B. The State
26. The principle contention of the State is that it responded to the situation denounced as required under the American Convention and the Inter-American Torture Convention. The State recognizes that the injuries sustained by the victim, and that resulted in his death, were received at the hands of individuals employed by the Prison Services of the Province of Buenos Aires on the premises of the Unidad Penitenciaria No. XV del Servicio Penitenciario de la Provincia de Buenos Aires on February 15, 1995. As employees of the Prison Service, those responsible were State agents, although they acted independently and not under any order or plan. The facts denounced were subjected to due investigation and prosecution as crimes, and those convicted were subjected to due punishment.
27. The proceedings titled Melián Hugo y otros, Tormentos seguidos de muerte were initiated before the Juzgado en lo Criminal y Correccional Nº 3. On March 24, 1997, sitting as a unitary trial court, the First Chamber of the Cámara en lo Criminal y Correccional de la Ciudad de Mar del Plata condemned three of the five persons charged in those proceedings. Carlos Alberto Laino was sentenced to a prison term of 13 years and absolute disqualification from holding a similar security position in the future, Gerardo Luis De Benedetti to 11 years and absolute disqualification, and Hugo Aníbal Melián to 1 year and 6 months and disqualification from such positions for three years. Melián had been released, as his sentence was deemed discharged on the basis of time spent in preventive detention awaiting trial. The State indicates that these sentences demonstrate its compliance with its international obligations under the American Convention.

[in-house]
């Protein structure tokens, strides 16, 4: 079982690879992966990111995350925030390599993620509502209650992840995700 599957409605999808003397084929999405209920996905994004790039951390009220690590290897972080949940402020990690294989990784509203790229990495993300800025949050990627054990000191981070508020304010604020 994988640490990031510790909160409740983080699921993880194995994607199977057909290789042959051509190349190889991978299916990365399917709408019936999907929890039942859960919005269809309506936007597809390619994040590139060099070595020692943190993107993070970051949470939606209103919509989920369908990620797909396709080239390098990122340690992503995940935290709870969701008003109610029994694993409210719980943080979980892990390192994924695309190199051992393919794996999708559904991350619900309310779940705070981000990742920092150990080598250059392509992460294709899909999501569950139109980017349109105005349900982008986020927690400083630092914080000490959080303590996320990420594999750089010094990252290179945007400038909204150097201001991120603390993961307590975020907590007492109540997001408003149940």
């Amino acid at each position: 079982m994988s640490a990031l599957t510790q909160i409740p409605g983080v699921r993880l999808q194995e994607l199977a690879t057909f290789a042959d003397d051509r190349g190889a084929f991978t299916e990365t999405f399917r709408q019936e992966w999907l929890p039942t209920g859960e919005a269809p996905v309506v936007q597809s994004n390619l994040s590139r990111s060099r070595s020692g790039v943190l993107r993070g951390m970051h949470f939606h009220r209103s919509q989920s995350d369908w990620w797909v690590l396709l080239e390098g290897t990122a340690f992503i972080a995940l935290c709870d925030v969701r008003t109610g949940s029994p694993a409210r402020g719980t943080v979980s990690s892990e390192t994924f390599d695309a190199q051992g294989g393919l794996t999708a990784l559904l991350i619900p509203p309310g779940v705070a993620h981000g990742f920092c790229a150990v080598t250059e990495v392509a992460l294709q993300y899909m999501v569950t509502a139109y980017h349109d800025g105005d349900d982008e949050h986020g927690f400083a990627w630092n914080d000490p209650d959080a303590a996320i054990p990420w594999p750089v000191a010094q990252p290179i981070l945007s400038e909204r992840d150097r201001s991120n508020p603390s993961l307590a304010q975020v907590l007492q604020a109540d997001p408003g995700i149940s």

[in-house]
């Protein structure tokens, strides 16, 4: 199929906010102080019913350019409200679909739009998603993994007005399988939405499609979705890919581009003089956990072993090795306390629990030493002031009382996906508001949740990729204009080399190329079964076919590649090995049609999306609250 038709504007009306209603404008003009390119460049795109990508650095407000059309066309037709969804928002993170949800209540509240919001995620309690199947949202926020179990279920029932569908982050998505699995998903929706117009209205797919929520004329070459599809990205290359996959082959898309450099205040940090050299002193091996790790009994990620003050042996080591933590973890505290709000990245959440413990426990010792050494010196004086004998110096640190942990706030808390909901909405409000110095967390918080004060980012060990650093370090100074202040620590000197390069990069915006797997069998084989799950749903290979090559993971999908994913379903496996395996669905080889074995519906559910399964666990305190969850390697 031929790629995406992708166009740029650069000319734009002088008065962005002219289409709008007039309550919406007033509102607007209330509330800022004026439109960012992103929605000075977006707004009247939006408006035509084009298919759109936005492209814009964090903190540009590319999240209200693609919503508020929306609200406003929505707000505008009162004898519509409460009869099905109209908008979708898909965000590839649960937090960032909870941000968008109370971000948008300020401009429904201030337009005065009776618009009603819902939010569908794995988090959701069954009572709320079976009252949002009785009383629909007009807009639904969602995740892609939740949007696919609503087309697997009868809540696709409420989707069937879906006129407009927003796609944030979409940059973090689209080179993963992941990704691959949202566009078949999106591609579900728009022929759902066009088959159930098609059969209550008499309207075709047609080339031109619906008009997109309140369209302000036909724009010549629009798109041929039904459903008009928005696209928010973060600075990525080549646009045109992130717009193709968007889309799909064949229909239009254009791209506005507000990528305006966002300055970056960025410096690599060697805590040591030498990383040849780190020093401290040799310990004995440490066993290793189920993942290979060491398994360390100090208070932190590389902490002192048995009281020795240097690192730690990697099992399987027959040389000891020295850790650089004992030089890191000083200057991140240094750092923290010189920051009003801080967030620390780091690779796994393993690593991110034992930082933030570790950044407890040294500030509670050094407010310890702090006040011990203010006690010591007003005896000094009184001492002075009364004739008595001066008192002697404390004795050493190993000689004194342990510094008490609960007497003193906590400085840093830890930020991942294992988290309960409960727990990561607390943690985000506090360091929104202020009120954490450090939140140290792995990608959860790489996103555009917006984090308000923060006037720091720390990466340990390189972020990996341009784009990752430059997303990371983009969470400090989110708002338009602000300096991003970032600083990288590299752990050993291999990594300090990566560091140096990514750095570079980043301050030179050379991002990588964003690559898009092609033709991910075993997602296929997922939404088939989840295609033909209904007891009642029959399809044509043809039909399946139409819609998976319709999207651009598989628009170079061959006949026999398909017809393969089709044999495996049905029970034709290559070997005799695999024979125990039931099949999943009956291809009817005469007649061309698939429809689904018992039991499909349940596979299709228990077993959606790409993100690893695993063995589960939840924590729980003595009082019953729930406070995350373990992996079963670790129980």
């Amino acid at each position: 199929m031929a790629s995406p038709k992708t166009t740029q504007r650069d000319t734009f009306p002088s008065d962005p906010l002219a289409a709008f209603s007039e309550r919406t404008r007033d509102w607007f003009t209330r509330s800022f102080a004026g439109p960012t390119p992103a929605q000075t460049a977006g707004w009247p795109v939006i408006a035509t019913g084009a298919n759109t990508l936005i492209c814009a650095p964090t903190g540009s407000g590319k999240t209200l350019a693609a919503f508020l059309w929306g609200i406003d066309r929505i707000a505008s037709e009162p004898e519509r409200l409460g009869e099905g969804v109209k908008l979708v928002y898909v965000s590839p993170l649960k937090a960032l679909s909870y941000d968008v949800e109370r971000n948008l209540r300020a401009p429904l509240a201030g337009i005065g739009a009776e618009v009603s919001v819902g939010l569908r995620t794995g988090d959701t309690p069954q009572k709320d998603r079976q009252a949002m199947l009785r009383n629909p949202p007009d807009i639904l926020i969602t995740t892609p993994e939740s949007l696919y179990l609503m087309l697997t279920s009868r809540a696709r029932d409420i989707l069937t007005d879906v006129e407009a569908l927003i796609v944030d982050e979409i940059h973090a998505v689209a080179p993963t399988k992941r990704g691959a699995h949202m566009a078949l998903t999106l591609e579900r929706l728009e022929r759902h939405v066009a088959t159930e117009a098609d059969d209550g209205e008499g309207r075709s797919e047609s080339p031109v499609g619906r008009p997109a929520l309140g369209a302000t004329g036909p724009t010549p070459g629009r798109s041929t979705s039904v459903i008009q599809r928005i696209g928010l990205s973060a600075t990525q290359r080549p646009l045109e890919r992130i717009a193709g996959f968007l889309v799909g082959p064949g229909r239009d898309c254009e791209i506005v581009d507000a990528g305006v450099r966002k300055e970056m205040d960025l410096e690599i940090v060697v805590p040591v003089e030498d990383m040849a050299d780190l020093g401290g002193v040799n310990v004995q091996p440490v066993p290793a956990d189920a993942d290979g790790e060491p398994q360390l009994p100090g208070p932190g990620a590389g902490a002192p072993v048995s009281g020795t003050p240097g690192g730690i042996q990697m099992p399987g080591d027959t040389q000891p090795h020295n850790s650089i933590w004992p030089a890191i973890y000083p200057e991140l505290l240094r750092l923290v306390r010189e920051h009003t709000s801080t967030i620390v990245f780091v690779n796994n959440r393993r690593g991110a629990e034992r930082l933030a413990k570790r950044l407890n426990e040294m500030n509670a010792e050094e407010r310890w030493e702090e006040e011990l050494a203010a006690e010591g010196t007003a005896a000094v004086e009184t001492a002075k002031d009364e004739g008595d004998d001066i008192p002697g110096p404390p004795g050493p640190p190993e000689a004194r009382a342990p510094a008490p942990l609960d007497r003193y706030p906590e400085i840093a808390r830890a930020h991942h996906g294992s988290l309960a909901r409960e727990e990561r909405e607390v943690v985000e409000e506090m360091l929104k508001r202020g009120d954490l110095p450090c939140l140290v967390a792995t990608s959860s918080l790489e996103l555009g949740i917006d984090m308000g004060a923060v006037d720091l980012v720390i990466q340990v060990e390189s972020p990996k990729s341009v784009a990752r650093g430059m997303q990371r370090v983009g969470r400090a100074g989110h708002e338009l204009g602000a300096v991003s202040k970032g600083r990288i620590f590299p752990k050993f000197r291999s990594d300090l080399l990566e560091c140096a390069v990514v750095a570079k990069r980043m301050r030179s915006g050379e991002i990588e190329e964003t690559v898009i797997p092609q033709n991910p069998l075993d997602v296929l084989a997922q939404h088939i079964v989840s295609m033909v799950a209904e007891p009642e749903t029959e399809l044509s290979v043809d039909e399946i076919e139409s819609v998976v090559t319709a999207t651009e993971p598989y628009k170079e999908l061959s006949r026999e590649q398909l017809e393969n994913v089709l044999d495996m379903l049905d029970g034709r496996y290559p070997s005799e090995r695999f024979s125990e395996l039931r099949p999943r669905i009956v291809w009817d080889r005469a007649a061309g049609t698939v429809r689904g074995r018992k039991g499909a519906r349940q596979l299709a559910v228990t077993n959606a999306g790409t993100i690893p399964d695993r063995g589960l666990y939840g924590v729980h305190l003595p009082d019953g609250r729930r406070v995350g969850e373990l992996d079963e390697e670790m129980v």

28. The State asserts that it has complied with its international obligation under the American Convention and the Inter American Convention to Prevent and Punish Torture to classify acts of torture as offences. Under the Criminal Code, the offence of torture when followed by murder is the offence that carries the highest penalty under Argentine criminal law. The State contends that it has also complied with its international obligations to punish those involved in the facts denounced in accordance with the serious nature of the crimes. The right to judicial protection recognized by the Convention establishes the right to a simple, prompt recourse to a competent, independent, impartial tribunal that affords the possibility but never the guarantee of a favorable result. The State indicates that such recourse was indeed provided to the petitioners in this instance.